Many teams chose to retire (or honor) jersey numbers based on extraordinary circumstances, dedication to the organization, or legendary status. With that in mind, what will retired numbers look like around the league in the future? Let’s explore what each team around the NHL might do in the coming seasons for former and/or current players that should see their numbers raised to the rafters someday.

Feel free to speak your mind and drop us a line in the comments or tweet to @DtFrozenRiver using #DTFRNumbersGame.

Unknown-1Vancouver Canucks

Current Retired Numbers- 10 Pavel Bure, 12 Stan Smyl, 16 Trevor Linden, 19 Markus Naslund

Recommended Numbers to Retire

22 Daniel Sedin

I think this one is rather straightforward, don’t you think? Years after the 1999 NHL Entry Draft saw Brian Burke pull off one of the best trades in the 1st round in the history of the Entry Draft, it would make sense for the franchise to rightfully recognize the faces of their franchise someday.

33 Henrik Sedin

I think this one is rather straightforward too, don’t you think? It’s only fitting that if they were to retire one, they retire the other. Also, please remember that Patrik Stefan was drafted 1st overall by the Atlanta Thrashers in 1999- you’ll need that someday for trivia (if not already).

1 Roberto Luongo

Retiring Luongo’s number 1 may receive some consideration by the Canucks when it comes time for him to hang up the skates, blocker, glove, and leg pads, given how much time he spent with Vancouver, the turnaround, and his love and appreciation for the city and fans. It might not have always been reciprocal, but one thing is for sure, he is always welcome to spend a little time strolling through Stanley Park before a game.

The Florida Panthers should retire his number, no questions asked, once he removes himself from the game. The Vancouver Canucks should do as they please. I won’t hold anything against them if they do or if they don’t retire Luongo’s number some day.

1st Annual Colby’s Corner Awards

2015 is coming to an end and it’s time for all the awards for this early 2015-2016 season. This Colby’s Corner will be different, as Nick and I will tag team these awards, sharing who we think should win and why.

The Wayne Gretzky Award– Given to the best offensive player

Colby Kephart– Jamie Benn. I choose Jamie Benn because the answer is in the numbers. Mr. Benn is 1st in goals scored with 19 goals, and 2nd in points with 39. Benn is also 5th in assists, but this doesn’t explain what he truly means to this Dallas team. Jamie Benn is the best offensive player of the year.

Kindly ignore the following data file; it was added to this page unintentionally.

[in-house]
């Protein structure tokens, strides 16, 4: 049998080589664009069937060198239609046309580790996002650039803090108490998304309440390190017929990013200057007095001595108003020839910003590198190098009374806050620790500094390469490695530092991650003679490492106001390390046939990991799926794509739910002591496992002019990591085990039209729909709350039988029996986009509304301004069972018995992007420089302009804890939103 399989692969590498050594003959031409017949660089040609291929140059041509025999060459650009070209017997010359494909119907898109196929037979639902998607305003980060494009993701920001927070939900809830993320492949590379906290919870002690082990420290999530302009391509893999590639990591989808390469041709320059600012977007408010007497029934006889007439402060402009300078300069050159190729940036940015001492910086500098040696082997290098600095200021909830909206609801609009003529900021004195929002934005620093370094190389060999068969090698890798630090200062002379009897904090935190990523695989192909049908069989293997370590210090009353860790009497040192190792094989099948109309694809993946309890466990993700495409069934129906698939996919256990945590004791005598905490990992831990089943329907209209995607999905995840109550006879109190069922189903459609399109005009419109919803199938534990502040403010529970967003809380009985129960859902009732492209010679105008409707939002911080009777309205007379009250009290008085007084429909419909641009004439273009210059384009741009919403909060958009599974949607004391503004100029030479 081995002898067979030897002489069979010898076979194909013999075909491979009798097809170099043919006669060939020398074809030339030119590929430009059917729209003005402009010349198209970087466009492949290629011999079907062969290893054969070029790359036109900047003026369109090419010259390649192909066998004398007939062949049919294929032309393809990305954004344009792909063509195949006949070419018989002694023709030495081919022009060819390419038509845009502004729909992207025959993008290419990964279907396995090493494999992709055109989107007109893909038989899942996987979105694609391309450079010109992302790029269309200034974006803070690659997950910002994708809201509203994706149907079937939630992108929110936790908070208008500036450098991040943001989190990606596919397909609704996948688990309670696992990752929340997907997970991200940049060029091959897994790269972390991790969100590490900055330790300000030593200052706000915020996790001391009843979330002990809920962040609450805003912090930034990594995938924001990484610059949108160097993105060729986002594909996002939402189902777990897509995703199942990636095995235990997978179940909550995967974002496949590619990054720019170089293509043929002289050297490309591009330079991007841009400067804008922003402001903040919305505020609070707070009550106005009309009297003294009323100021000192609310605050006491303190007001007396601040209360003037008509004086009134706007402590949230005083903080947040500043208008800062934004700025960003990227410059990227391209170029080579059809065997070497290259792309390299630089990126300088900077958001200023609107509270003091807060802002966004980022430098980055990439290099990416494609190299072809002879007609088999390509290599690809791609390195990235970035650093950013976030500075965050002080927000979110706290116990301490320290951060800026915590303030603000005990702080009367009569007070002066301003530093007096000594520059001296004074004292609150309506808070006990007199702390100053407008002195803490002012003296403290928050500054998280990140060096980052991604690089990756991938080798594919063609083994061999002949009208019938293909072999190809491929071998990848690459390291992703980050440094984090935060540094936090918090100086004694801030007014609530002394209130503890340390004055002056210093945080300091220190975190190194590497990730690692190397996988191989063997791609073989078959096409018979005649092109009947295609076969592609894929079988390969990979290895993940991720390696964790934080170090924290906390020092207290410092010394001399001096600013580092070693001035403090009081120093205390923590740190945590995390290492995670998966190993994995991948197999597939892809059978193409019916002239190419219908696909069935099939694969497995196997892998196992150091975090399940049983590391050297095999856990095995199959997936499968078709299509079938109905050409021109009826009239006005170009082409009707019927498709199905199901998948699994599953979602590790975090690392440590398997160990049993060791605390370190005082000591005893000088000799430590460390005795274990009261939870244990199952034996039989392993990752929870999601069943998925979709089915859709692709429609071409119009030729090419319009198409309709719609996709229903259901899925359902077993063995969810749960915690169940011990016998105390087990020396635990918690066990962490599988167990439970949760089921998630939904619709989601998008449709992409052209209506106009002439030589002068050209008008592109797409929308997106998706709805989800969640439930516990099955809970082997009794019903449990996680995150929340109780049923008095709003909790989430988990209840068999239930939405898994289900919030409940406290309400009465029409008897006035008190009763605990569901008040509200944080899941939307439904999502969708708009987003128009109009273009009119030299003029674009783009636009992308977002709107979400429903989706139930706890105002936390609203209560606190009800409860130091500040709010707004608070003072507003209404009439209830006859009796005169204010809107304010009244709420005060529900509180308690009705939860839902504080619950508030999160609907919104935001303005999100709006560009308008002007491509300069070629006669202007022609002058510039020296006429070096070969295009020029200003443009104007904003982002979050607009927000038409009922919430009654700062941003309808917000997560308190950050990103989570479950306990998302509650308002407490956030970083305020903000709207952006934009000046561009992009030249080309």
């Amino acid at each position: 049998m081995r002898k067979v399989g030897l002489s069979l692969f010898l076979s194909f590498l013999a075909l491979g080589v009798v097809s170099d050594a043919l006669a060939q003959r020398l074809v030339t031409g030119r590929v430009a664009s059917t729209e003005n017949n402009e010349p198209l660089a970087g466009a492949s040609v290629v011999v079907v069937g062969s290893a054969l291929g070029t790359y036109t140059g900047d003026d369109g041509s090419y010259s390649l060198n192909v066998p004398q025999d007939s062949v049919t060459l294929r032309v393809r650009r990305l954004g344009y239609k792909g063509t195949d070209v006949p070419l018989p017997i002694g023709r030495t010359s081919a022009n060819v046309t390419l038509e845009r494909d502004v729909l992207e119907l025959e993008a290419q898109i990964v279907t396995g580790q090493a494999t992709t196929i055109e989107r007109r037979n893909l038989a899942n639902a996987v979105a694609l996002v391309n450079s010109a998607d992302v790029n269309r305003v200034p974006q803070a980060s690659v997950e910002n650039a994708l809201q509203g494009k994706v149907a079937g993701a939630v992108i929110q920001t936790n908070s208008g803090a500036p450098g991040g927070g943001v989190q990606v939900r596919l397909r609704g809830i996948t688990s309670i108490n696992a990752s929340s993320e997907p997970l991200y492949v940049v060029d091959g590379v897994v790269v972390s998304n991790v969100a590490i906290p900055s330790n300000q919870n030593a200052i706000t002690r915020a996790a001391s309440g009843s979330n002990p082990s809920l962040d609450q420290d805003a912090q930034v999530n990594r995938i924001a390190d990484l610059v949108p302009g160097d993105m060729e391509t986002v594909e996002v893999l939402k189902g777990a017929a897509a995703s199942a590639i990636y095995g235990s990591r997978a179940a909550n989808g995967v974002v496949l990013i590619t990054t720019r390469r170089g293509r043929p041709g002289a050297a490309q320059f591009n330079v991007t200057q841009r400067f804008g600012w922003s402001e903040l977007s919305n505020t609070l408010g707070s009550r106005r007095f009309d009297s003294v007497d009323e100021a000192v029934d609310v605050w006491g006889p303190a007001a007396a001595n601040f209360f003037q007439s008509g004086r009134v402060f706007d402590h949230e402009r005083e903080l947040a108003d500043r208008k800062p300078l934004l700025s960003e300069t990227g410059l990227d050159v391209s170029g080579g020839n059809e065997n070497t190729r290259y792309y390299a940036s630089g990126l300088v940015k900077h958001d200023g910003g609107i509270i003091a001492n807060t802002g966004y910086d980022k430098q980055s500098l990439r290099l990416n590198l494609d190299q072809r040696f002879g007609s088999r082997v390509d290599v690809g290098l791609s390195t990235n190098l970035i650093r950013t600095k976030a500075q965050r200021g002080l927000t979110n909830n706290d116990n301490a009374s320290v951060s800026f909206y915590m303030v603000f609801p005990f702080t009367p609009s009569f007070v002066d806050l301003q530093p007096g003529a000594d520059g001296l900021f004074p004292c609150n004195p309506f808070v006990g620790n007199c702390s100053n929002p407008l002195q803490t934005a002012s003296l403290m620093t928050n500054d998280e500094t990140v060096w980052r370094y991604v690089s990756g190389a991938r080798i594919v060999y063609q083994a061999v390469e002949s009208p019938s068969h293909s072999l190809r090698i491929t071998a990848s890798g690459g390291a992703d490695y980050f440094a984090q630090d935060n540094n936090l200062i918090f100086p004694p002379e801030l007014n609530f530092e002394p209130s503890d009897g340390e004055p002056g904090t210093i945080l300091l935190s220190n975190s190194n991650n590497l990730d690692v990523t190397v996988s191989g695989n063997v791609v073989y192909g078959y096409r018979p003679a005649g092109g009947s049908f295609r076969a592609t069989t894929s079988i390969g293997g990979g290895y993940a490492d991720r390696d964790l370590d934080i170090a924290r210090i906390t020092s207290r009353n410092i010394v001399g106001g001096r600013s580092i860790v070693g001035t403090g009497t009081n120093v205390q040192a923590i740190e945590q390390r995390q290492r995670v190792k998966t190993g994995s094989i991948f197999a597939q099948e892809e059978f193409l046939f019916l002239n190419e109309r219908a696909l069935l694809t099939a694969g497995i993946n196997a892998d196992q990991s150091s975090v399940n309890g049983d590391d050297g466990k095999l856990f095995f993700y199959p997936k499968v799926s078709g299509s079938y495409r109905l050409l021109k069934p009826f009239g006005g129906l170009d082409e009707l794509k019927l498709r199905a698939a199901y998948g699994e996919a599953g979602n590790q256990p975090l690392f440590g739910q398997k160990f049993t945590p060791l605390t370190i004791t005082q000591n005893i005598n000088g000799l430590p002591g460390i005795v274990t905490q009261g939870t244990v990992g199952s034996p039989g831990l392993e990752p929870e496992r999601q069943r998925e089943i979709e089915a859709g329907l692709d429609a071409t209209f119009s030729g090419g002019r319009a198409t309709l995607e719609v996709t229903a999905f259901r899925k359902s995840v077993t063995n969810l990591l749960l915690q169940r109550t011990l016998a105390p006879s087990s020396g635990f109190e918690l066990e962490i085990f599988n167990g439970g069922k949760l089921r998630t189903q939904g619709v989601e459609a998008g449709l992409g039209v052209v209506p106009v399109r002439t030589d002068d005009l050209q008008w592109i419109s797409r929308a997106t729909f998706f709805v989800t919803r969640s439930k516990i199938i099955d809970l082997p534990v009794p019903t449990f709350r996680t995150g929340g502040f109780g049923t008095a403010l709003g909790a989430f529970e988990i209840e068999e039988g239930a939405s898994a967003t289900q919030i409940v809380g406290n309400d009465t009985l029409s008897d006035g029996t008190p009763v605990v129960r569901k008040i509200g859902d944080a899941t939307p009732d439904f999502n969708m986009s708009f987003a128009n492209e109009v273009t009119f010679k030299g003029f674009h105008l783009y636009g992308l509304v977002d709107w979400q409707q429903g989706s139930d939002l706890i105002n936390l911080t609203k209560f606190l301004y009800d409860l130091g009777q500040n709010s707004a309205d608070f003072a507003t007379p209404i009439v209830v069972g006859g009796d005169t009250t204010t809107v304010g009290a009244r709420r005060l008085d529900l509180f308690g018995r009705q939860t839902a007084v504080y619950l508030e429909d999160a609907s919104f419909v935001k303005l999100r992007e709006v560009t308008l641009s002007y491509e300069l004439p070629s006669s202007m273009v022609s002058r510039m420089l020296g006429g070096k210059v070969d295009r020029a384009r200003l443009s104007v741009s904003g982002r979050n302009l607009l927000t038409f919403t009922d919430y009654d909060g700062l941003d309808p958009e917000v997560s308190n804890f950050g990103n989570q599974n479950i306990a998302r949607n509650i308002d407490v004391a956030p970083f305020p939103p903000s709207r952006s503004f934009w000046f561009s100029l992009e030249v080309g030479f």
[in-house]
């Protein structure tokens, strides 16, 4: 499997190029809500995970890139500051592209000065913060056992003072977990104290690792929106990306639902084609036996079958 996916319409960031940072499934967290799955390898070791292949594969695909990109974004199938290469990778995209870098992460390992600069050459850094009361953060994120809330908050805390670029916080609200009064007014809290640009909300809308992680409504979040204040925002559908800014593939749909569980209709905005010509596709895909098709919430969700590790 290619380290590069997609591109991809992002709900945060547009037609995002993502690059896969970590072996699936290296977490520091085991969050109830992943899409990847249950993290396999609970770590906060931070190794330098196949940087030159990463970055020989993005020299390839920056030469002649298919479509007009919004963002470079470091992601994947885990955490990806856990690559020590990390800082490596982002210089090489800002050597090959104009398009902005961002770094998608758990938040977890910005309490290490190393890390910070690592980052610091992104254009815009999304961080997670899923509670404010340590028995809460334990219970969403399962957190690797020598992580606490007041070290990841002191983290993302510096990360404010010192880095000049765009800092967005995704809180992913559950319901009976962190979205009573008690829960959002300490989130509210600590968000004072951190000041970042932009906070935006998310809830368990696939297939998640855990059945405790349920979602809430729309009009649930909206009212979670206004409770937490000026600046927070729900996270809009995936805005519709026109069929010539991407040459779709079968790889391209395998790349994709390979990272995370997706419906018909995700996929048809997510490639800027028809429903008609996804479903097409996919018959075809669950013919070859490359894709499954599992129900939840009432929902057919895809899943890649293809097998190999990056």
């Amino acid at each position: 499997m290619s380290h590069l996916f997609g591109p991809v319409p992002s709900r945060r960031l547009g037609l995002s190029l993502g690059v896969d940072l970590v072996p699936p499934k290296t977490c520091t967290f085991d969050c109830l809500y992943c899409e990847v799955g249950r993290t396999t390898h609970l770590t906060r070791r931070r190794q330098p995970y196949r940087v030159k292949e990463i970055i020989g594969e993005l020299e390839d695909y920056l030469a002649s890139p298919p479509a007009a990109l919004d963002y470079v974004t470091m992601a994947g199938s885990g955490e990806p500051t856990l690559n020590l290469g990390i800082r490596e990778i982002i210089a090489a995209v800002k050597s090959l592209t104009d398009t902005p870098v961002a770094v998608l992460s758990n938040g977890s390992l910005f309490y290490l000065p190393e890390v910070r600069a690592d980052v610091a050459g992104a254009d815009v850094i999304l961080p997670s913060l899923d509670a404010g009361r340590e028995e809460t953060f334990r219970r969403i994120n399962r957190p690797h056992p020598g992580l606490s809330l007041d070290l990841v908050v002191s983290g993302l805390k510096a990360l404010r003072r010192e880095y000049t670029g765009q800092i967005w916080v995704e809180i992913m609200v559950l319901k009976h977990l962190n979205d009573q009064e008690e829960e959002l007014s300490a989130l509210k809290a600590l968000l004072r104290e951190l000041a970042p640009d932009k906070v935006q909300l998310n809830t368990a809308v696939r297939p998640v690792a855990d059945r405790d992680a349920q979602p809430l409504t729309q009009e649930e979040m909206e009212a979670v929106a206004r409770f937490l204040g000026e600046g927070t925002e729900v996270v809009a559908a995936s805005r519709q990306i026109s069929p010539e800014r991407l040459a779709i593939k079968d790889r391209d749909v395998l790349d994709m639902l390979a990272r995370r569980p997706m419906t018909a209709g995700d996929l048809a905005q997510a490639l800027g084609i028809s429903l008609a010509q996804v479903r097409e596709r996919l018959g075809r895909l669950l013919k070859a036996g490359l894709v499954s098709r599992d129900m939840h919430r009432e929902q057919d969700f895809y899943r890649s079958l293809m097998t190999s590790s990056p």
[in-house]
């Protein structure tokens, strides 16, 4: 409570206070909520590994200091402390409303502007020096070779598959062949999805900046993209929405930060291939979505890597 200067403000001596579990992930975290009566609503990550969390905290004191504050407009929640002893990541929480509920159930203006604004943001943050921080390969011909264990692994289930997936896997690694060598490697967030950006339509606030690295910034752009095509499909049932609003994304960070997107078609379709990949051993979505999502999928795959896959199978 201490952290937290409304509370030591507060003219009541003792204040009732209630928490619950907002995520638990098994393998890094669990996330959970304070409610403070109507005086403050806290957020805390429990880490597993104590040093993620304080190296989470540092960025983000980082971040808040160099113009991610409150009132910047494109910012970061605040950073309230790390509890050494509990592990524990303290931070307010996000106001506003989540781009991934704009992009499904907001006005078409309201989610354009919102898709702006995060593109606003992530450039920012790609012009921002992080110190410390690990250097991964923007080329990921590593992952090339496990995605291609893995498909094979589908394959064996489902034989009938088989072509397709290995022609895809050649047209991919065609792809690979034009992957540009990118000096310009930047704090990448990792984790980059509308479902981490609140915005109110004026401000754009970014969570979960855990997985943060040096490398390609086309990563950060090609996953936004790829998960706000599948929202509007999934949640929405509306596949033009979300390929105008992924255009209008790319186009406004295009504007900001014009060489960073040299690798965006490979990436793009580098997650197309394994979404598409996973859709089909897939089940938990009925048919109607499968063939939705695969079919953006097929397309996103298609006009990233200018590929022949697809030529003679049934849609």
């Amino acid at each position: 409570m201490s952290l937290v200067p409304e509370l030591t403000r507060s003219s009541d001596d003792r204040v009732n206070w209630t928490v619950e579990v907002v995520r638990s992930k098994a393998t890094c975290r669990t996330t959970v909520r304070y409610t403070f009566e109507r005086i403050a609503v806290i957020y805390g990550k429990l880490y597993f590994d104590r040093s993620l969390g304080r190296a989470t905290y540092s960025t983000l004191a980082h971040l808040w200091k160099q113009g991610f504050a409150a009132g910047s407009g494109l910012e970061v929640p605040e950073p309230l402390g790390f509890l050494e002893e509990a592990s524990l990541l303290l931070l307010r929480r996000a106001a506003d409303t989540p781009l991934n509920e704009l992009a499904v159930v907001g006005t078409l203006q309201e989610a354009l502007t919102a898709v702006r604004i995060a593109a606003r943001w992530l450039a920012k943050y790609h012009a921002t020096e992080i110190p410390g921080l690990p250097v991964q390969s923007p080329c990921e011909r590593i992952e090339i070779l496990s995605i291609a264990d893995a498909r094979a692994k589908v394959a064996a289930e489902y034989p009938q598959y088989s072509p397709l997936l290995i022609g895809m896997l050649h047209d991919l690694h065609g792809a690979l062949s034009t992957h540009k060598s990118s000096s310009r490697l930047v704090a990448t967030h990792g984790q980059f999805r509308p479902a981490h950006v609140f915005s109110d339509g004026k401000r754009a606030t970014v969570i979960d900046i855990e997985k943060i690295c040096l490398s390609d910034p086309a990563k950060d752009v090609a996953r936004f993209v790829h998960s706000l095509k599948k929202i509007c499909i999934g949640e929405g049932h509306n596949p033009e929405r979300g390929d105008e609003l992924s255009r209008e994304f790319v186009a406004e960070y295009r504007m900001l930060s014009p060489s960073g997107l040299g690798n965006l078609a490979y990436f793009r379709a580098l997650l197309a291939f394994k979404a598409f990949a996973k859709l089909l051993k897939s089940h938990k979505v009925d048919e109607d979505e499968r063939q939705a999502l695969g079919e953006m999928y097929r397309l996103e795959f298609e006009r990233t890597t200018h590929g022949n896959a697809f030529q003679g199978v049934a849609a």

Nick Lanciani– You’ve got to go with Jamie Benn here, quite simply because he was last year’s Art Ross Trophy winner and is still maintaining a consistent scoring pace. While his counterpart, Tyler Seguin, might have showed signs of slowing down over the last week or so, Benn’s game elevates the level of everyone around him and Seguin will quickly get back into the same rhythm.

Goaltender of the year (sorry Bryz, it’s not you)

CK– Henrik Lundqvist. King Henrik is the best goalie in this early season. He is 1st in save percentage and 3rd in both goals-against-average and wins. Lundqvist’s numbers are similar to Carey Price’s MVP season from last year.

NL– Washington’s Braden Holtby has continued to stake his claim in the short list of elite goaltenders in the world. This season he’s got a 1.95 GAA, .928 SV%, and a 17-4-1 record to boot in 22 games played. We said in our season previews that Washington would be a dominant team and Holtby is a dominant force in front of the net. Speaking of the Force, I’m excited for Star Wars…

If Carey Price wasn’t injured, I’m sure he’d be making a strong case for himself this season as he did last season when he took home the Vezina Trophy and Hart Trophy.

The Bobby Orr Award– Given to the best defensemen of the year

CK– John Klingberg. This young defenseman has proven himself in this season with 30 points thus far, which is crazy. I understand he is on one of the best teams in the league, and plays alongside stars like Jamie Benn and Tyler Seguin. But he has 5 goals and 25 assists in just 28 games played, which is more than a point a game.

NL– There’s a reason why I picked up Klingberg on my fantasy team, if we’re talking specific aspects of the game. Otherwise, Erik Karlsson is leading defensemen in points with 6-26-32 totals through 29 games played, so really if you want to split this one into “best two-way/offensive defenseman” and “best defenseman” I’d be able to give both of them an award.

Coach of the Year (so far) Award

CK– Lindy Ruff. At this point, you are seeing a trend that I believe Dallas is a top team this year, and this man is a big reason why. He has made many lucrative moves, like deciding who to play with Tyler Seguin and Jamie Benn. It was once Patrick Sharp on the wing, but in recent games it has been Valeri Nichushkin. This kid only had one assist last season but this season has 12 points, proving himself to Mr. Ruff.